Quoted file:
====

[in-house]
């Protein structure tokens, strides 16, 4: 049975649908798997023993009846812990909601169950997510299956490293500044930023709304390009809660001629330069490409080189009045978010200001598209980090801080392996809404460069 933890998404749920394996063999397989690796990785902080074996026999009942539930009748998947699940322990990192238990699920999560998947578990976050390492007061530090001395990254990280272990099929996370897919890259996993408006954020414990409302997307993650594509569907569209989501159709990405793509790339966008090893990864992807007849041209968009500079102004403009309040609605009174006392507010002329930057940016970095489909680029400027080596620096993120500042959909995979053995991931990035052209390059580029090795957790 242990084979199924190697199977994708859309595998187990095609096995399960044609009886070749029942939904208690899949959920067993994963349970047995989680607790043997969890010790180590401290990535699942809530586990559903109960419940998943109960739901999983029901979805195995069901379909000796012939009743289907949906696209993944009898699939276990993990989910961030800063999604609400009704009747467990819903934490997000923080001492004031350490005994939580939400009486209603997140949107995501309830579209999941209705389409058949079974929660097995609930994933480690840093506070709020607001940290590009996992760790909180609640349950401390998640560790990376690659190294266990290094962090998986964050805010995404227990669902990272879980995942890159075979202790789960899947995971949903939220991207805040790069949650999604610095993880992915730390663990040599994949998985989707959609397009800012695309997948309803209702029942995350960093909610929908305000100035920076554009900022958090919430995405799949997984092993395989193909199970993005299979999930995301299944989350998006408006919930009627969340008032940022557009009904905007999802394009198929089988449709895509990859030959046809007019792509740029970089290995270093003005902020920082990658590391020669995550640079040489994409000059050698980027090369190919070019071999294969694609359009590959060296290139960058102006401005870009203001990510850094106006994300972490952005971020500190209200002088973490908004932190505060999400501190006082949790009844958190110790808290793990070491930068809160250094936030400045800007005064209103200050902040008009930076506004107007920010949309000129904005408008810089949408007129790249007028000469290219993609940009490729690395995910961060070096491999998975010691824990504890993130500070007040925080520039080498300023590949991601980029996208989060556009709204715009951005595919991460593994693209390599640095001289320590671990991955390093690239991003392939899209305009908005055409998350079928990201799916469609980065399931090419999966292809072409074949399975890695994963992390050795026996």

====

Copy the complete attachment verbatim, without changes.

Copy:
[in-house]
């Protein structure tokens, strides 16, 4: 049975649908798997023993009846812990909601169950997510299956490293500044930023709304390009809660001629330069490409080189009045978010200001598209980090801080392996809404460069 933890998404749920394996063999397989690796990785902080074996026999009942539930009748998947699940322990990192238990699920999560998947578990976050390492007061530090001395990254990280272990099929996370897919890259996993408006954020414990409302997307993650594509569907569209989501159709990405793509790339966008090893990864992807007849041209968009500079102004403009309040609605009174006392507010002329930057940016970095489909680029400027080596620096993120500042959909995979053995991931990035052209390059580029090795957790 242990084979199924190697199977994708859309595998187990095609096995399960044609009886070749029942939904208690899949959920067993994963349970047995989680607790043997969890010790180590401290990535699942809530586990559903109960419940998943109960739901999983029901979805195995069901379909000796012939009743289907949906696209993944009898699939276990993990989910961030800063999604609400009704009747467990819903934490997000923080001492004031350490005994939580939400009486209603997140949107995501309830579209999941209705389409058949079974929660097995609930994933480690840093506070709020607001940290590009996992760790909180609640349950401390998640560790990376690659190294266990290094962090998986964050805010995404227990669902990272879980995942890159075979202790789960899947995971949903939220991207805040790069949650999604610095993880992915730390663990040599994949998985989707959609397009800012695309997948309803209702029942995350960093909610929908305000100035920076554009900022958090919430995405799949997984092993395989193909199970993005299979999930995301299944989350998006408006919930009627969340008032940022557009009904905007999802394009198929089988449709895509990859030959046809007019792509740029970089290995270093003005902020920082990658590391020669995550640079040489994409000059050698980027090369190919070019071999294969694609359009590959060296290139960058102006401005870009203001990510850094106006994300972490952005971020500190209200002088973490908004932190505060999400501190006082949790009844958190110790808290793990070491930068809160250094936030400045800007005064209103200050902040008009930076506004107007920010949309000129904005408008810089949408007129790249007028000469290219993609940009490729690395995910961060070096491999998975010691824990504890993130500070007040925080520039080498300023590949991601980029996208989060556009709204715009951005595919991460593994693209390599640095001289320590671990991955390093690239991003392939899209305009908005055409998350079928990201799916469609980065399931090419999966292809072409074949399975890695994963992390050795026996």